An inherent challenge of drug development in response to epidemics such as Zika is maintaining the urgency when outbreaks subside and collapse. The immediate need (and potential for profit) is no longer there once the threat wanes and coverage of the outbreak fades from the public eye. Investors in particular are quick to lose interest. Nevertheless, public health experts emphasise the necessity of continued development to protect against future outbreaks, and stress that vaccines are still required. Ensuring alignment of incentives across stakeholders throughout the development process is critical to maintain progress.

The response to nCoV (so far): speed is of the essence
The first difference from the prior outbreaks mentioned above is the sheer speed at which the nCoV story has progressed. With the virus originating in a densely populated area and major transportation hub, unlike Ebola and Zika it has taken weeks, rather than months, to identify and characterise, despite the fact that its strain has never been seen before.

The positives – effective leveraging of artificial intelligence (AI) to track transmissions and predict potential new cases, plus a commitment to open sharing of information across the global health community – have been marred by widespread “fake news”, misinformation, lack of transparency and reports of xenophobia, as borders are locked down and quarantines are imposed.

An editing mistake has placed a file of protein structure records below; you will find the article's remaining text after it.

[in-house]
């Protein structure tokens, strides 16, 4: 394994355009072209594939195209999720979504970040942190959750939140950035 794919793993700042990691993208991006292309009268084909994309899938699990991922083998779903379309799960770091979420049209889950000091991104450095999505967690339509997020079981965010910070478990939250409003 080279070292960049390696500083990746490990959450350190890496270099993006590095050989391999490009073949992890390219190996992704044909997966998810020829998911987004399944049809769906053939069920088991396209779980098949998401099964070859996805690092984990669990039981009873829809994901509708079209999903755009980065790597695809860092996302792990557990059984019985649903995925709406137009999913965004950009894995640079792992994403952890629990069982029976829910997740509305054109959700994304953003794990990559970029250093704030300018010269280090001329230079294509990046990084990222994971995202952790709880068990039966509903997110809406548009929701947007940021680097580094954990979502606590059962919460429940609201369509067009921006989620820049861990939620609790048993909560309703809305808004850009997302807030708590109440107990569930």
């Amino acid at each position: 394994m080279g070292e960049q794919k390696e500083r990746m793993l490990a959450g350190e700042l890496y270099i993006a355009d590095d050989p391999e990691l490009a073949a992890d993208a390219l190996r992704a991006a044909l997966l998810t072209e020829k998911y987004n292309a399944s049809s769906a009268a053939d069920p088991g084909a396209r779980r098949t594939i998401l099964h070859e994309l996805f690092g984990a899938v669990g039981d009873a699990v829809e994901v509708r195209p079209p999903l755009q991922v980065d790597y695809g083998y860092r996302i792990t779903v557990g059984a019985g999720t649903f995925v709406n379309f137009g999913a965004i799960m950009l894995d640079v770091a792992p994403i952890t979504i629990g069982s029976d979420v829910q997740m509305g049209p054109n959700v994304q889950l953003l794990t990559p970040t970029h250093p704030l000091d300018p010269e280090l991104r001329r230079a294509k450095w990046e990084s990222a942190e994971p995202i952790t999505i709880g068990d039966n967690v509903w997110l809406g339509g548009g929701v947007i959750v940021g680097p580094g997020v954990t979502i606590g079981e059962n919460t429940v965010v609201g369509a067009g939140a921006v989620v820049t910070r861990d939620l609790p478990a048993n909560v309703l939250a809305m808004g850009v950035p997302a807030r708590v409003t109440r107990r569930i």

However, on a scientific front, early signs suggest that the life sciences industry and the global health community are better prepared than ever to accelerate development of new therapeutics and vaccines. This is the first major test for the Coalition for Epidemic Preparedness Innovations (CEPI), a public-private coalition that was set up in 2017 with the aim of “derailing epidemics by speeding up the development of vaccines”. CEPI has already initiated three programs to develop vaccines against this new strain, partnering with biotechs Inovio and Moderna, as well as the University of Queensland, with technological support from GSK. J&J is also working on a vaccine, as are a number of other biotechs, domestic Chinese pharma companies and academic organisations.